Denying DNA

Hopes of getting justice for rape victims fade with the recommendation of the Council of Islamic Ideology (CII).

Editorial September 24, 2013
While the CII has said courts could use DNA as secondary evidence, the stance taken, after much dithering over the matter, will inevitably hold back convictions and discourage women from reporting rape. PHOTO: FILE

We have had an unusually high number of cases of rape reported over the last week or so, possibly in response to the brutal assault this month on a five-year-old in Lahore. But the hopes these women, girls and their families may have had of getting justice fade with the recommendation of the Council of Islamic Ideology (CII) that DNA evidence should not be admissible as primary evidence in rape cases. This, of course, makes it far more likely that perpetrators of rape will escape punishment, given that DNA has become the most widely used method worldwide to pin down rapists. It has been used regularly by the police at home too.



However, Maulana Muhammad Khan Sheerani of the Jamiat Ulema-e-Islam-Fazl, who heads the CII — a body constitutionally mandated to ‘Islamise’ the country’s laws — has held that the Council has decided that DNA findings could not override religious injunctions requiring rape be verified by four, male Muslims of ‘good standing’. As we saw in the past, prior to the advent of DNA testing, victims of rape, for obvious reasons, generally failed to produce this bevy of witnesses. While the CII has said courts could use DNA as secondary evidence, the stance taken, after much dithering over the matter, will inevitably hold back convictions and discourage women from reporting rape in a country where under 20 per cent of cases, according to monitoring groups, are reported anyway.

The CII also opposed the death penalty for those who made false accusations of blasphemy and rejected the 2006 Women’s Protection Act which replaced the Zia-era Hudood Ordinance. The blasphemy issue had caused some debate within the CII, with Allama Tahir Ashrafi, according to reports, advocating death for false accusers. The final outcomes from the CII have not, however, been very positive. Indeed they seem to take us backwards, by making it harder to bring rapists to justice, leaving the much misused blasphemy laws unchanged and resurrecting the Hudood Ordinance with all its issues. This is not a positive attitude and reflects the issues involved with the CII itself as a body and forces us to ask if we should not be taking steps to discourage rape.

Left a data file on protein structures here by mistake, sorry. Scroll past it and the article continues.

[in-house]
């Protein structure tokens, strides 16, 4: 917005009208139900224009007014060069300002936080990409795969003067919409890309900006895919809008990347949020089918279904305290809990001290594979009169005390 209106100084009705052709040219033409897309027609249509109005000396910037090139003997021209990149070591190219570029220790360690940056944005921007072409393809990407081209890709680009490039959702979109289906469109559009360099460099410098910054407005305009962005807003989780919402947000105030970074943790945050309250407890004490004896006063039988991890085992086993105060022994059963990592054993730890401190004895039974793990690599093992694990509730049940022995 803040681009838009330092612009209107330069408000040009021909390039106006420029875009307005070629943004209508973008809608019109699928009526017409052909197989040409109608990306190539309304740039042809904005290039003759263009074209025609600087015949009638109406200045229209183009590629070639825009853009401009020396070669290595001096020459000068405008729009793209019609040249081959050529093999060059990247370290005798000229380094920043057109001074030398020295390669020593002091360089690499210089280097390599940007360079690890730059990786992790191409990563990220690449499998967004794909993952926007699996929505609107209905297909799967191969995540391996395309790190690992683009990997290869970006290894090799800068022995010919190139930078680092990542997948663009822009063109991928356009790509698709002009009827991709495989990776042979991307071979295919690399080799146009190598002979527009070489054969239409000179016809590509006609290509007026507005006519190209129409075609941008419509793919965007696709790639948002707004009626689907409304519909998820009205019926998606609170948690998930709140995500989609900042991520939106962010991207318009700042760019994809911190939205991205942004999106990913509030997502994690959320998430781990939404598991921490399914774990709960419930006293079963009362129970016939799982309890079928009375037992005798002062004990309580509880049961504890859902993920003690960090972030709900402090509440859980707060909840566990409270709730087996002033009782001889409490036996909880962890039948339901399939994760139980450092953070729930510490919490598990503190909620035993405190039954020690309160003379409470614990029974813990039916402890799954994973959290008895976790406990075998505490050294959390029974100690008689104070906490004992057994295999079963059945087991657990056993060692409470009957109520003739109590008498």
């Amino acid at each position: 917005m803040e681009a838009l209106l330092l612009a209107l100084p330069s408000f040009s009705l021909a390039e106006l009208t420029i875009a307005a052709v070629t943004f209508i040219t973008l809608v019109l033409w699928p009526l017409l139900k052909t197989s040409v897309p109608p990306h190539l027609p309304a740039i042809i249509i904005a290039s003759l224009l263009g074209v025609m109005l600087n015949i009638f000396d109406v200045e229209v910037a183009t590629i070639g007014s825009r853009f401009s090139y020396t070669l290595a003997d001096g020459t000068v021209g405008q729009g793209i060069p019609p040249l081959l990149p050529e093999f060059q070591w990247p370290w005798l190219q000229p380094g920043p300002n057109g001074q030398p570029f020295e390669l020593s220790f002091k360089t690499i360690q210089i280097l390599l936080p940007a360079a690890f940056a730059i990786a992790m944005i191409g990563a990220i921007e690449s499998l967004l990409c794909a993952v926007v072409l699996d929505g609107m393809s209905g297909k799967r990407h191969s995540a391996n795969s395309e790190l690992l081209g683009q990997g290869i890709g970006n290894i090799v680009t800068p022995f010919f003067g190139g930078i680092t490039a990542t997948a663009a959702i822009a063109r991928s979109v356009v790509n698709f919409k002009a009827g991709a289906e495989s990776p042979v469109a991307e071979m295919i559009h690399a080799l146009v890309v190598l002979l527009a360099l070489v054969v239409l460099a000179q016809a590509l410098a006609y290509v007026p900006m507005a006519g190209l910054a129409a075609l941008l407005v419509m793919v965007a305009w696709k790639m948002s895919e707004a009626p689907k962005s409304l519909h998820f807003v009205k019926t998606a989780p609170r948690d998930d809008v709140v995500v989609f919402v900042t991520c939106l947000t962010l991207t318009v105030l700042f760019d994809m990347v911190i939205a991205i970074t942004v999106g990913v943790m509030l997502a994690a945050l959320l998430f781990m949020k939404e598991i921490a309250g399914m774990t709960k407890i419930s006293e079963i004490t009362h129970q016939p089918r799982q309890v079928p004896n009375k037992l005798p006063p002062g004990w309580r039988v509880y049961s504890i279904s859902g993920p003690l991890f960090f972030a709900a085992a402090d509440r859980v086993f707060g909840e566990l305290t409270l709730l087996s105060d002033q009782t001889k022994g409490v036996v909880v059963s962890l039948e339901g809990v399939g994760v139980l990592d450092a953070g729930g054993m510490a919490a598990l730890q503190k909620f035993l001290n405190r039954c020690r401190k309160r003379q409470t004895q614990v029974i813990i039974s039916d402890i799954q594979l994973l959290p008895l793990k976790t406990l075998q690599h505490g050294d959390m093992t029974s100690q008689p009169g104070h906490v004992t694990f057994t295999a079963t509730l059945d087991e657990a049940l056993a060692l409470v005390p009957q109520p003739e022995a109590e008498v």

Published in The Express Tribune, September 25th,  2013.

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COMMENTS (8)

haroon | 6 years ago | Reply | Recommend

To speak of logic. DNA only confirms sex, and does not confirm whether it was done in consent or by force. This is what CII said, i read it somewhere. ET should not twist it.

arslan | 6 years ago | Reply | Recommend

look, DNA can prove sexual intercourse but NOT rape. it is not a CCTV camera. you need witnesses and if there is none and the woman is the only witness then investigation is carried out by authorities (including DNA tests) and tazeer is handed out in islamic shariah if the suspect is proven guilty. tazeer can be anyt punishment but death. the culprit can be fined, jailed, flogged etc based on available evidence.

for a death sentence you need four witnesses of the rape. not for tazeer.

see mufti taqi's article on al-balagh that explains this better.

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